Beers, David. "The Public Sphere and Online, Independent Journalism." Canadian Journal of Education/ Revue canadienne de l'education. 29 (1): 109-130
Beers, the founder of The Tyee, a civic journalism website discusses civic journalism as a tool in education that will fulfill Habermas's ideal of the public sphere, a place where public debate can take place. Beers asserts that media should act as a transparent informant where debate is fostered, rather than a tool of manipulation of those who take part in the public sphere. Beers discusses cross ownership in the Canadian markets and says that homogenized content is not only the result of fewer voices creating more content but also a result of advertisers manipulation of the market to suit their wants and needs. Having a subjective perspective on a story is not problematic, as most media outlets have an agenda, citizen journalism included. The problem is when there is only one agenda being pushed. Beers identifies two types of alternative news, those who exist in context of media conglomerates, whose purpose is to counter the corporate media consensus. And then there are those alternative media sites who exist to serve a niche and/or marginalized market. Beers goes on to outline three types of alternative news media: 1) E-zine news media; 2) the blogosphere; 3) open publishing sites. He also goes onto to explain the challenges that these alternative media forums face such as establishing creditiblity, an audience and gathering resources.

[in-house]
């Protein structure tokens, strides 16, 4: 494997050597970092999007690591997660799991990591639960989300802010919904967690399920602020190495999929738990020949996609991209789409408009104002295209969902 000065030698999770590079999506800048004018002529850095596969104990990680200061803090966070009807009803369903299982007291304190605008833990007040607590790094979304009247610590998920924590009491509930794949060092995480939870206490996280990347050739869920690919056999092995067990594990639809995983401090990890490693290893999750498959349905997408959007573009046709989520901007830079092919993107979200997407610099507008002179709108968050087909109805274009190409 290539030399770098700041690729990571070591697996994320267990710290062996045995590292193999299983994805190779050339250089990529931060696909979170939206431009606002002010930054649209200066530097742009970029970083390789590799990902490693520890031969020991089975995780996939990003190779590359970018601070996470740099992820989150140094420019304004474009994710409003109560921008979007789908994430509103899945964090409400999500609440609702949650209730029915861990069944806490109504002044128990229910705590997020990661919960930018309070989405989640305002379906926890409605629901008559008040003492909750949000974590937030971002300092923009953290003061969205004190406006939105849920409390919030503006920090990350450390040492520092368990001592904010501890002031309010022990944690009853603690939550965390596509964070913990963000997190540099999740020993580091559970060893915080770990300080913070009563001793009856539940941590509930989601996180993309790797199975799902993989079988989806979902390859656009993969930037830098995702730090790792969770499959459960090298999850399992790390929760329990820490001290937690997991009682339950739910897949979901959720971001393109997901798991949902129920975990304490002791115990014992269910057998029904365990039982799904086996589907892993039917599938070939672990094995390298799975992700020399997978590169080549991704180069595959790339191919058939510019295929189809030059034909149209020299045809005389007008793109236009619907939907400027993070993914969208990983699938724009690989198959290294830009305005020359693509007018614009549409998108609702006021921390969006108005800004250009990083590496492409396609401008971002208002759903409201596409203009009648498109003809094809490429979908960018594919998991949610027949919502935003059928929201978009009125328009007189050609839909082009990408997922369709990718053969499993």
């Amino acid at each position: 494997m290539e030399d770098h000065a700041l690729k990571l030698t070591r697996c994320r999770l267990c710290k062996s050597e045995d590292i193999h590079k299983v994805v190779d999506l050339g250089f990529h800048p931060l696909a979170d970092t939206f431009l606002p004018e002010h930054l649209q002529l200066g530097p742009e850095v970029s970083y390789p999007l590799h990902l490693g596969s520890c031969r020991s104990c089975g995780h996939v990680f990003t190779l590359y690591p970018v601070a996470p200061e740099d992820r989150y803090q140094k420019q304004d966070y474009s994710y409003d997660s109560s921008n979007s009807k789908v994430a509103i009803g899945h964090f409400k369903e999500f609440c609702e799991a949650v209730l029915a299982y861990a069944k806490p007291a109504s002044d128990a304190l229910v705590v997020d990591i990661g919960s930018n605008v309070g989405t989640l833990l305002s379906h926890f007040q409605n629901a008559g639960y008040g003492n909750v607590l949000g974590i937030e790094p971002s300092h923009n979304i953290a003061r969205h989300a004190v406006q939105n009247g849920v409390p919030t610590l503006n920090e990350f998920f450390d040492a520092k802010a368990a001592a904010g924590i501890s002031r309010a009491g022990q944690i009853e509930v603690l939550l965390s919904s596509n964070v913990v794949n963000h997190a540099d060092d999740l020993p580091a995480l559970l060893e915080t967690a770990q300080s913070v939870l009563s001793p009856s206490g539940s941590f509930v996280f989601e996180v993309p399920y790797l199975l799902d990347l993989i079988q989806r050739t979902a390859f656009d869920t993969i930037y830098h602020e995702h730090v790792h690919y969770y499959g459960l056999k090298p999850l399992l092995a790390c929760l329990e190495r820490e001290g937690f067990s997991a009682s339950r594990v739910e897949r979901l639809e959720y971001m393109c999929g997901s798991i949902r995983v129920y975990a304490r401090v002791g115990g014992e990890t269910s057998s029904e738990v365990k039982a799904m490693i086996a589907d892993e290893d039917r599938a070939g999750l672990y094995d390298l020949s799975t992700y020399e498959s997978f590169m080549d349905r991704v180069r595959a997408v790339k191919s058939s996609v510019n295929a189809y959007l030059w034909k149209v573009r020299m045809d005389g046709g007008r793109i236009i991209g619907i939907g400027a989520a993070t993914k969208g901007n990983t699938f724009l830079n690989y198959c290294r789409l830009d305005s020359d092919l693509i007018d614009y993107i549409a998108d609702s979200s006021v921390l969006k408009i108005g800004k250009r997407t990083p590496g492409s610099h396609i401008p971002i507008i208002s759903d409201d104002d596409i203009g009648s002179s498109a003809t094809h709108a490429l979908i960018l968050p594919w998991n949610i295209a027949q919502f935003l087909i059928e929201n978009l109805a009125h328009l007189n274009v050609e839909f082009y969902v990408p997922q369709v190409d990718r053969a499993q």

Beers paper is relevant in my discussion of citizen journalism in how he separates the different types of sites. The structure of a blog can have different consequences and render a different audience than an opening publishing site. It can also complicate the ethical arguments surrounding citizen journalism: what are the responsibilities of a citizen journalist if any and who is responsible in the case of misinformation? Many of Beers claims of cross ownership and homogenized content in Canada reflect the circumstances of the United States of America presented in Klinenberg's book, Fighting for Air: The Battle to Control America's Media. The similarities are striking and help show the gravity of the situation as well at he internationality of it.